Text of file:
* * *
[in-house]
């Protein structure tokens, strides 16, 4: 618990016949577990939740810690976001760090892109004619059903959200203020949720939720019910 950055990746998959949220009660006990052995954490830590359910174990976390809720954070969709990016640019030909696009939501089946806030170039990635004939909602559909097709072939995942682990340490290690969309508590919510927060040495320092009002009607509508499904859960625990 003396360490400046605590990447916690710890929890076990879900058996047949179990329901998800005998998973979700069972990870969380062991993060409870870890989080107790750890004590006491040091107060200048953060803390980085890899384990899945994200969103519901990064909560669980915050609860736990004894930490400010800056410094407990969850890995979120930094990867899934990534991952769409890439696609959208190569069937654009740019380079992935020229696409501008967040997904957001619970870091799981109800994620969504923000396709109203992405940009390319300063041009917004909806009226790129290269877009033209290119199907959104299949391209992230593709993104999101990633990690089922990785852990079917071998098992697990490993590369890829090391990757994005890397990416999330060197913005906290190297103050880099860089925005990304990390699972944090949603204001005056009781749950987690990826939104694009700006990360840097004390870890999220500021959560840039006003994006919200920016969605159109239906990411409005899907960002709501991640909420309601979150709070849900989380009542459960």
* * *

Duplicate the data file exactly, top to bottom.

[in-house]
């Protein structure tokens, strides 16, 4: 618990016949577990939740810690976001760090892109004619059903959200203020949720939720019910 950055990746998959949220009660006990052995954490830590359910174990976390809720954070969709990016640019030909696009939501089946806030170039990635004939909602559909097709072939995942682990340490290690969309508590919510927060040495320092009002009607509508499904859960625990 003396360490400046605590990447916690710890929890076990879900058996047949179990329901998800005998998973979700069972990870969380062991993060409870870890989080107790750890004590006491040091107060200048953060803390980085890899384990899945994200969103519901990064909560669980915050609860736990004894930490400010800056410094407990969850890995979120930094990867899934990534991952769409890439696609959208190569069937654009740019380079992935020229696409501008967040997904957001619970870091799981109800994620969504923000396709109203992405940009390319300063041009917004909806009226790129290269877009033209290119199907959104299949391209992230593709993104999101990633990690089922990785852990079917071998098992697990490993590369890829090391990757994005890397990416999330060197913005906290190297103050880099860089925005990304990390699972944090949603204001005056009781749950987690990826939104694009700006990360840097004390870890999220500021959560840039006003994006919200920016969605159109239906990411409005899907960002709501991640909420309601979150709070849900989380009542459960």